July, 28 2020 | Washington, DC — Today, the Student Borrower Protection Center joined 55 other organizations in submitting a letter to Senate leadership in opposition to the Safely Back to School and Back to Work Act released yesterday.
The SBPC led this effort with Americans for Financial Reform, the Center for Responsible Lending, the National Consumer Law Center (on behalf of its low-income clients), and Young Invincibles.
In the letter, organizations signing the letter contend, “Although simplifying the FAFSA and establishing clear repayment options are worthy goals, this legislation would actually penalize many borrowers and remove important protections, while ignoring the urgent needs for both student loan debt cancellation and, at the very least, extension and expansion of the automatic forbearance period put in place by the CARES Act.”
Mike Pierce, Policy Director at the Student Borrower Protection Center issued the following statement:
“Nearly forty million student loan borrowers are hurtling towards a financial cliff as Senate Republicans look to force borrowers to resume loan payments at the worst possible time. Instead of taking the necessary steps to protect borrowers from a looming financial disaster, we see tired policies that fail to address the magnitude of this crisis.”
Young people have been behind financially since the Great Recession. It’s alarming some members of Congress would again shortchange student borrowers in the midst of financial turmoil. Today, we’re proud to stand with other leading advocates in demanding real measures to protect student borrowers in the short term and put young people on more solid financial footing for long-term recovery.”
The letter urges Congress to pass legislation that:
- Extends the repayment pause for at least one year;
- Expands eligibility for this repayment suspension to include 2020 graduates and the 9 million borrowers left out by the CARES Act; and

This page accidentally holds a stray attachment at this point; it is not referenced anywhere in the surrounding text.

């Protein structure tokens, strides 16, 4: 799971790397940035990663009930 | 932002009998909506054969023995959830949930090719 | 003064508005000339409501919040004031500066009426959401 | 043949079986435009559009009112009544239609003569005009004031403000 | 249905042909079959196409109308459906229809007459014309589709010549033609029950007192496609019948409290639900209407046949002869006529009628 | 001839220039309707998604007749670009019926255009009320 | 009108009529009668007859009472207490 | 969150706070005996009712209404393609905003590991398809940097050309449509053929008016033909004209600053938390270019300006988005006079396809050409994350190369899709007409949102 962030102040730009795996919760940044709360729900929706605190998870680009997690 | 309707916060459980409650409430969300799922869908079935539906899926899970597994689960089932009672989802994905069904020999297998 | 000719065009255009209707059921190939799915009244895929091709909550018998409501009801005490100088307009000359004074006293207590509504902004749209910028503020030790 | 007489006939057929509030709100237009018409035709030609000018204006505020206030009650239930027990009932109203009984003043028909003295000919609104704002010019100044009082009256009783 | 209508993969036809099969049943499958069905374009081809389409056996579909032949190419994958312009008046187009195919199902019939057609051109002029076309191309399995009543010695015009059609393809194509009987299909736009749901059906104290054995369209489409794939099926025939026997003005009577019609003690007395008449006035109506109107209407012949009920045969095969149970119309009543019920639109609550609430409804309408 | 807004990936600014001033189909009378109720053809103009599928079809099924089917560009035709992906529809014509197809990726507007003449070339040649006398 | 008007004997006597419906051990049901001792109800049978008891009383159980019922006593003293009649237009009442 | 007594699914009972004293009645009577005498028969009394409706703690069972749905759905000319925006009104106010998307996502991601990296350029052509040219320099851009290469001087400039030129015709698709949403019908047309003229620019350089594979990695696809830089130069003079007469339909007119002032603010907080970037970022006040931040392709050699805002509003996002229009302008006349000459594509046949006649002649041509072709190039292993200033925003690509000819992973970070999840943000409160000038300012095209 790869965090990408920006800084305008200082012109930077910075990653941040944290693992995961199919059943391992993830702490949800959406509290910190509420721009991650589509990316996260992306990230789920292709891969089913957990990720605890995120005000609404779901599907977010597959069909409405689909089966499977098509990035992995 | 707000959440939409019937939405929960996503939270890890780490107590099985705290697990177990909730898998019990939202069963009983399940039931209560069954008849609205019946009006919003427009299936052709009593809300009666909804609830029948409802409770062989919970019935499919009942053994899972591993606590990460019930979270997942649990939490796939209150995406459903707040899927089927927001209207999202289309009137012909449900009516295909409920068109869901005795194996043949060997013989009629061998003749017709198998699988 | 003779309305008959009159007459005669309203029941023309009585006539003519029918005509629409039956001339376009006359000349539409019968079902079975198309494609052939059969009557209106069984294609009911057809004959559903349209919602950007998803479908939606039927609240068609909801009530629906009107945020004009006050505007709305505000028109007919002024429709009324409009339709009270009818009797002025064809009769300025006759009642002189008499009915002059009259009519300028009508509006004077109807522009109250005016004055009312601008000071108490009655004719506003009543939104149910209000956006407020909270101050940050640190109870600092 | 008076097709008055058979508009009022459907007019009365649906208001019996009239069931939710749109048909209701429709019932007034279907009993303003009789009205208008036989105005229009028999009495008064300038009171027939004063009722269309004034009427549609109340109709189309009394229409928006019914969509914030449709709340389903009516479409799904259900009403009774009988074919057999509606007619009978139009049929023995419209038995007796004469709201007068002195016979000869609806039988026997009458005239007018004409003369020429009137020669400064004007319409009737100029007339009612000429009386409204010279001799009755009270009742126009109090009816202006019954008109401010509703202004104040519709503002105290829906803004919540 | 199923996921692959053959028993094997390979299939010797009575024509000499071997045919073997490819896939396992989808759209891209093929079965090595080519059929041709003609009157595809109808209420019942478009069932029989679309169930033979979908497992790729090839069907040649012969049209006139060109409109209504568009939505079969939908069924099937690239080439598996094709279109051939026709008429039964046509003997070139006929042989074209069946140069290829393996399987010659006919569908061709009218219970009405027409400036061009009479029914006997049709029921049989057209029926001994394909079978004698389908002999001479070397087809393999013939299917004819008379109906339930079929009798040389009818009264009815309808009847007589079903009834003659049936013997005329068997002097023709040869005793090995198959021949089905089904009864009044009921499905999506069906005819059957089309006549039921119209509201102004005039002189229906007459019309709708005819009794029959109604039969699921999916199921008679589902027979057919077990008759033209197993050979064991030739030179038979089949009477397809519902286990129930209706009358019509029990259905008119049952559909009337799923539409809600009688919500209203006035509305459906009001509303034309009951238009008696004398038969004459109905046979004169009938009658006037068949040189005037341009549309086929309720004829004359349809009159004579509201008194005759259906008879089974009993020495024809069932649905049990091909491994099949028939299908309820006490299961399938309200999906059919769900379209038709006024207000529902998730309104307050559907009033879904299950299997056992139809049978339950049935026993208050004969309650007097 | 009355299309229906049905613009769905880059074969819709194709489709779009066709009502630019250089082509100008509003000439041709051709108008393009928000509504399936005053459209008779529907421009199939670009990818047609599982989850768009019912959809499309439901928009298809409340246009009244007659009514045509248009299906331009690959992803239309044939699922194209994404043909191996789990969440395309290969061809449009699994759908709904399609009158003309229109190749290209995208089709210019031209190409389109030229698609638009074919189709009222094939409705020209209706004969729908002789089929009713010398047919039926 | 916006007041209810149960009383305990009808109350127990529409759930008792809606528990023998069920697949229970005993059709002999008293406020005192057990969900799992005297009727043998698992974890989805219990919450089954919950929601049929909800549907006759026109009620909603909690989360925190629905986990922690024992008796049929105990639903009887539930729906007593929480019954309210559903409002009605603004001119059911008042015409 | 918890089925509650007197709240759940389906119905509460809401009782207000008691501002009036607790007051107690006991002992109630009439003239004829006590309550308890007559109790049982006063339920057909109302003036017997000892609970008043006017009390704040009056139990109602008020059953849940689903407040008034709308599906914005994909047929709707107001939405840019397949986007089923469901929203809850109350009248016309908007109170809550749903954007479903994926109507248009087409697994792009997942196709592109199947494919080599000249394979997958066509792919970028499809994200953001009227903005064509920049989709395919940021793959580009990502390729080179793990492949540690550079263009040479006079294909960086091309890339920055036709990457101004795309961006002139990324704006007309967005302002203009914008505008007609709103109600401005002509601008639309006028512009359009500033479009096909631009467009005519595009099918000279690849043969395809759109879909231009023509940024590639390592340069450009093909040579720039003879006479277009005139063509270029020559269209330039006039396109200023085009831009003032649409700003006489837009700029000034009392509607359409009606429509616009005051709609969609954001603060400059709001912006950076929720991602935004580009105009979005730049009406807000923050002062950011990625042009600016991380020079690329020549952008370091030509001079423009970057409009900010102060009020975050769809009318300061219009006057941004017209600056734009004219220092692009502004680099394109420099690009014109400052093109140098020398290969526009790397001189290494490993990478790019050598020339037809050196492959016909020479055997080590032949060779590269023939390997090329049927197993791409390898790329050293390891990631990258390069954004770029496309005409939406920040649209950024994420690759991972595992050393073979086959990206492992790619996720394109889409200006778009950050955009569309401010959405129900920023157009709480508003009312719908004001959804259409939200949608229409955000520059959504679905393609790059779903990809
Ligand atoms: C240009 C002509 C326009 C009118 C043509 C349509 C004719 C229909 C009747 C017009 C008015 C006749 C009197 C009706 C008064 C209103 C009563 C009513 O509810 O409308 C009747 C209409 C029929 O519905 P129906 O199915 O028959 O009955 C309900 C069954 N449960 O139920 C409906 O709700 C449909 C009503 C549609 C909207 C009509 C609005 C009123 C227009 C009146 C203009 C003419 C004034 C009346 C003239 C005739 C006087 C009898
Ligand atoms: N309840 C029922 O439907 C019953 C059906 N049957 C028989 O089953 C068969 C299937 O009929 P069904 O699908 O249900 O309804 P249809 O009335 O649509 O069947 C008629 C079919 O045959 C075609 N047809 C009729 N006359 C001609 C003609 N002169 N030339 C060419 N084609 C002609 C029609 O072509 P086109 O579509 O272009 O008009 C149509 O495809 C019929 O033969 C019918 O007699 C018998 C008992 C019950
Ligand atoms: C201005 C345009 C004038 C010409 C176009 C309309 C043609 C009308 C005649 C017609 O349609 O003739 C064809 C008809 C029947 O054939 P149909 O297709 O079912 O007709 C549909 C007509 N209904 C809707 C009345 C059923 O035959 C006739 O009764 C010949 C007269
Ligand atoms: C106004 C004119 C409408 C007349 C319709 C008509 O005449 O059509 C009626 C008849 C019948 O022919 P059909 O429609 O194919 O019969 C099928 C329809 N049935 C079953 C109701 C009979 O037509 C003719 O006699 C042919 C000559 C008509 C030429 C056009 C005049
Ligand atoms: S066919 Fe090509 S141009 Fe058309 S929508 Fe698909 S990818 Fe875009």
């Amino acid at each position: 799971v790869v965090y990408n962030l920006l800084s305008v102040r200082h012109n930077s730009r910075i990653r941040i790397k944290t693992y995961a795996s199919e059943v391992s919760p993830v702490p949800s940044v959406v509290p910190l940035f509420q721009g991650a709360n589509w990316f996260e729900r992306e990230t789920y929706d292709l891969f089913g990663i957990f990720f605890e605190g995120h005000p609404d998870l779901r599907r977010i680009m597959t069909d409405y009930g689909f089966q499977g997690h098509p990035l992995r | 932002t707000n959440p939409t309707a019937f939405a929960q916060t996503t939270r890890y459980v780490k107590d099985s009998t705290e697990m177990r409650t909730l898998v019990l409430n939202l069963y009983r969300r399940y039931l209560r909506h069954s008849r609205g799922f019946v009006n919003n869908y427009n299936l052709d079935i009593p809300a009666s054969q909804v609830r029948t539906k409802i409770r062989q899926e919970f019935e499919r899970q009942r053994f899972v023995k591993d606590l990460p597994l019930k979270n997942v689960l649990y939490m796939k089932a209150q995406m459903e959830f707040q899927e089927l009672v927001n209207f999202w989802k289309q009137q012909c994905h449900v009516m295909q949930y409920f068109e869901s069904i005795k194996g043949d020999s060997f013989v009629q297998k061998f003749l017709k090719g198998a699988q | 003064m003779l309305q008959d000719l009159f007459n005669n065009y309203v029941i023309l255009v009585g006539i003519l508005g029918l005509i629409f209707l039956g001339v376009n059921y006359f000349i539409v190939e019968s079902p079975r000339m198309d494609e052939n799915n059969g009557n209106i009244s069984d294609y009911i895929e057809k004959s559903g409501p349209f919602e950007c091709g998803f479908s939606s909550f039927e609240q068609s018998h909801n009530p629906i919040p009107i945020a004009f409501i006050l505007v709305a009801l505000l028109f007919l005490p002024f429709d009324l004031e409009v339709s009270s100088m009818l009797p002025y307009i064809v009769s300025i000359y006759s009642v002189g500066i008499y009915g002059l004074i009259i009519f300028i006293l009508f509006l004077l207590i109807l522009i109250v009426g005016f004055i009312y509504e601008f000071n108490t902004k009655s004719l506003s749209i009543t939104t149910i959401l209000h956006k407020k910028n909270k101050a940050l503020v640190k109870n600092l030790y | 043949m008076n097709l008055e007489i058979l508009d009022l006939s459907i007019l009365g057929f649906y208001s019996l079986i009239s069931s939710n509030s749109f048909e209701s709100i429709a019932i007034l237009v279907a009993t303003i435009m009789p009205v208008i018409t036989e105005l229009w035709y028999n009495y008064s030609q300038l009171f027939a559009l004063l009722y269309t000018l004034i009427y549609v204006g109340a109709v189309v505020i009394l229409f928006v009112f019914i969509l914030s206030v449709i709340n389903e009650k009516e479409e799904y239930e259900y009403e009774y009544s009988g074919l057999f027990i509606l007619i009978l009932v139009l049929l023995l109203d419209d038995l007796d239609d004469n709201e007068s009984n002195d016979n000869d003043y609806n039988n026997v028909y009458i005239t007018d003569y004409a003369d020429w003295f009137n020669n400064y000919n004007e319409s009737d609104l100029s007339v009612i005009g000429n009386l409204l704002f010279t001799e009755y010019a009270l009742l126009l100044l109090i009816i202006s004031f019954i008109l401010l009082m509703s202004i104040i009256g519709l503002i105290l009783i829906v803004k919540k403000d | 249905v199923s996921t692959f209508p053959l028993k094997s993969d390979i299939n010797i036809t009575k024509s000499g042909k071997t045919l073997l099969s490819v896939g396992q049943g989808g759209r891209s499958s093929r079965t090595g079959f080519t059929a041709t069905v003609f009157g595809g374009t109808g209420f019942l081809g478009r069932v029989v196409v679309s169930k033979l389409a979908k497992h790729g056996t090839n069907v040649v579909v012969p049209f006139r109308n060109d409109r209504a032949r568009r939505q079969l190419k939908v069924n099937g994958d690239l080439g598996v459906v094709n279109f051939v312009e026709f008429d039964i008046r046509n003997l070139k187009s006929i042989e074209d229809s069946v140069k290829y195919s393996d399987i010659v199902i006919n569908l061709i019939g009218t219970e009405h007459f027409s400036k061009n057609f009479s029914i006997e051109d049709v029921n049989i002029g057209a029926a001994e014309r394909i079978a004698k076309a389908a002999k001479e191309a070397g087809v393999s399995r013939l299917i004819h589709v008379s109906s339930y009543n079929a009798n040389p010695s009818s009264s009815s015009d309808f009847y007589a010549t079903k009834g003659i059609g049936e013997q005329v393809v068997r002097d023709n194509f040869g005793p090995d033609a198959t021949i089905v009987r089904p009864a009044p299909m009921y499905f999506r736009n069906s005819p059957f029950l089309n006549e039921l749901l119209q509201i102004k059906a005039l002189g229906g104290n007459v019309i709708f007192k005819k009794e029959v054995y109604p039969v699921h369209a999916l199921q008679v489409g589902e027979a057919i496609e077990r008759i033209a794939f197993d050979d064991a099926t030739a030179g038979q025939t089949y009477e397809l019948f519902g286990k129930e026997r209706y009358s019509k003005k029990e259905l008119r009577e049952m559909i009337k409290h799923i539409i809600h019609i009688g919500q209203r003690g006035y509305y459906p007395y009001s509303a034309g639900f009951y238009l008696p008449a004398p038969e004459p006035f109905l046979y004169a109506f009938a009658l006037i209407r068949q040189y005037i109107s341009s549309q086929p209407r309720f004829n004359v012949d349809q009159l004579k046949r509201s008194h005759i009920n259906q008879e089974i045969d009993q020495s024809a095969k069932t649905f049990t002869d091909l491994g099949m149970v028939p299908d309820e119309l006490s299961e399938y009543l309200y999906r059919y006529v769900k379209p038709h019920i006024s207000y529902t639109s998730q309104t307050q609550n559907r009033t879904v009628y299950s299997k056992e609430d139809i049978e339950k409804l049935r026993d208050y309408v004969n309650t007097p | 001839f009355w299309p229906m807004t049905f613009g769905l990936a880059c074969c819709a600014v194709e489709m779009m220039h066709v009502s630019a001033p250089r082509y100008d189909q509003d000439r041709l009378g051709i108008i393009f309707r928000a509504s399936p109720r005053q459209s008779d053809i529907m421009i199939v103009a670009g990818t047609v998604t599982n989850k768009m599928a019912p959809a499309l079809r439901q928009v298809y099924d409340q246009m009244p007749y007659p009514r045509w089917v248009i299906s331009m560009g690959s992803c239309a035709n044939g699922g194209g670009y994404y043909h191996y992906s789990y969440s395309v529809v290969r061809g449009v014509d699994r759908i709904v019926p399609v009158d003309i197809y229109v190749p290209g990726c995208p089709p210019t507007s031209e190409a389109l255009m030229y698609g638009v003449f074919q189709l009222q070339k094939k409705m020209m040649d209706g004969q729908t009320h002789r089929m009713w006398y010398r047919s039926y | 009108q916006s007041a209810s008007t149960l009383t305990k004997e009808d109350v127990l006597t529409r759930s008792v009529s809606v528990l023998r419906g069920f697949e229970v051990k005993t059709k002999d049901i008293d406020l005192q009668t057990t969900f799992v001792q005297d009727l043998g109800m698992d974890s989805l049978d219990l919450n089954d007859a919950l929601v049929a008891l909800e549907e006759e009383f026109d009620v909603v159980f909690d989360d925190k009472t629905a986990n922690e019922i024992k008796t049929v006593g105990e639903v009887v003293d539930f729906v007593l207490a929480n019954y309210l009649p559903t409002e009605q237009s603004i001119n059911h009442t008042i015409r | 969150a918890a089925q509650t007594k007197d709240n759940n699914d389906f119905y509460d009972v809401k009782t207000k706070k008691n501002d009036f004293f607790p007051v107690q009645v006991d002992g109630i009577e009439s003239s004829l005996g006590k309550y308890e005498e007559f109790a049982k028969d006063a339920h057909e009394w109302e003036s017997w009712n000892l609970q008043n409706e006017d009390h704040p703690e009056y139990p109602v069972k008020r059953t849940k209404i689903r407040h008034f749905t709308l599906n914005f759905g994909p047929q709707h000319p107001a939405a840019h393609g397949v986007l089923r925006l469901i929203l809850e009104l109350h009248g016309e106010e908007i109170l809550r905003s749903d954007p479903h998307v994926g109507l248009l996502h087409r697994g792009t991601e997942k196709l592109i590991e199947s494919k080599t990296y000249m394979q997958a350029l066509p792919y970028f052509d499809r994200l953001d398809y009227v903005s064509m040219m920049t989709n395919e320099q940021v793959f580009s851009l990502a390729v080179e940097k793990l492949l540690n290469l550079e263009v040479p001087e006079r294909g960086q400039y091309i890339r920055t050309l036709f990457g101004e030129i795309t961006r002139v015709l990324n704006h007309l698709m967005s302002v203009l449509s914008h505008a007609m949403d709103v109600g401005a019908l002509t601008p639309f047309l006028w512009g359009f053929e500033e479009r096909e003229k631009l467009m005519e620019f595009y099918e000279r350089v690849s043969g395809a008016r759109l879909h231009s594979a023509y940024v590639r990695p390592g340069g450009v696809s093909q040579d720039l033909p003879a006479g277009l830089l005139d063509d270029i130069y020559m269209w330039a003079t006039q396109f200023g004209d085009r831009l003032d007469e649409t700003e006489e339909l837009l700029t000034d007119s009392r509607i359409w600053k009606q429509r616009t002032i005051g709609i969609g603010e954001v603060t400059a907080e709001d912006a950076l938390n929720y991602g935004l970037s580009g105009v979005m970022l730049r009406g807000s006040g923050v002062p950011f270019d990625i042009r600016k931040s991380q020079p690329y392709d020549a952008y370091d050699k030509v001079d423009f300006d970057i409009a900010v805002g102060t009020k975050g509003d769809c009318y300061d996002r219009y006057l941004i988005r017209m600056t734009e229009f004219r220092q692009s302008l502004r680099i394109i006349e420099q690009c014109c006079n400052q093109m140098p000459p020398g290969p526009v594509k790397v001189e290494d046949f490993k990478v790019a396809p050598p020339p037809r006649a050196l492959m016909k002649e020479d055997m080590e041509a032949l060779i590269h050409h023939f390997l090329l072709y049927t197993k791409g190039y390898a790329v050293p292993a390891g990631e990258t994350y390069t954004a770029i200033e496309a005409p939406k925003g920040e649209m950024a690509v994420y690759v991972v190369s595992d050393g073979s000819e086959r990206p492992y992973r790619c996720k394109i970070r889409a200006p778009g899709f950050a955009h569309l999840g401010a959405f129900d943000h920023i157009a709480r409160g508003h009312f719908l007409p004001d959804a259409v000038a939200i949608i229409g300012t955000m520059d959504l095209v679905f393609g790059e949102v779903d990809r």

- Includes more meaningful relief for borrowers during the pandemic through student debt cancellation.
Statements from other lead authors:
“Instead of providing the student debt cancellation that would reduce expenses for struggling borrowers and boost the economy overall, Senator Alexander and Majority Leader McConnell have given borrowers nothing but rhetoric. You can’t pay your bills with rhetoric,” said Alexis Goldstein, Senior Policy Analyst at Americans for Financial Reform. “Borrowers faced with seeing their student loan payments resume on October 1 in the midst of an explosion of the pandemic and an ever-worsening economy need real solutions, not a worse version of repayment plans they already have.”
“The HEALS Act does nothing to protect struggling student borrowers who will resume payments on their loans come October 1. The bill proposes returning to regular repayment structures that may require vulnerable borrowers to pay more and provides no protections for defaulted borrowers. At a time when African Americans and other students of color are disproportionately affected by the devastating effects of the COVID-19 pandemic, tinkering at the margins of this crisis is not enough. We must extend the payment suspension and provide broad universal student debt cancellation. Real relief is measured by actions, not empty promises. This bill most certainly comes up short,” said Center for Responsible Lending (CRL) Federal Advocacy Director and Senior Counsel Ashley Harrington.
“This proposal provides no new relief for student loan borrowers. It merely repackages the programs that currently exist and leaves borrowers with a less generous, more onerous, and ultimately more expensive repayment plan. It further subjects distressed borrowers to harsh government collection tactics starting on October 1.” said Persis Yu, Director of the National Consumer Law Center’s Student Loan Borrower Assistance Project.
“This proposed legislation falls far short of what young Americans need and should expect from their leaders,” said Kyle Southern, Policy and Advocacy Director for Higher Education and Workforce at Young Invincibles. “Rather than extend vital support during a dual public health and economic crisis, this bill would leave millions of student loan borrowers without protections while failing to extend and expand a repayment suspension put in place by the CARES Act. Doing so would only make the burden of student debt heavier, leaving many young Americans financially insecure.”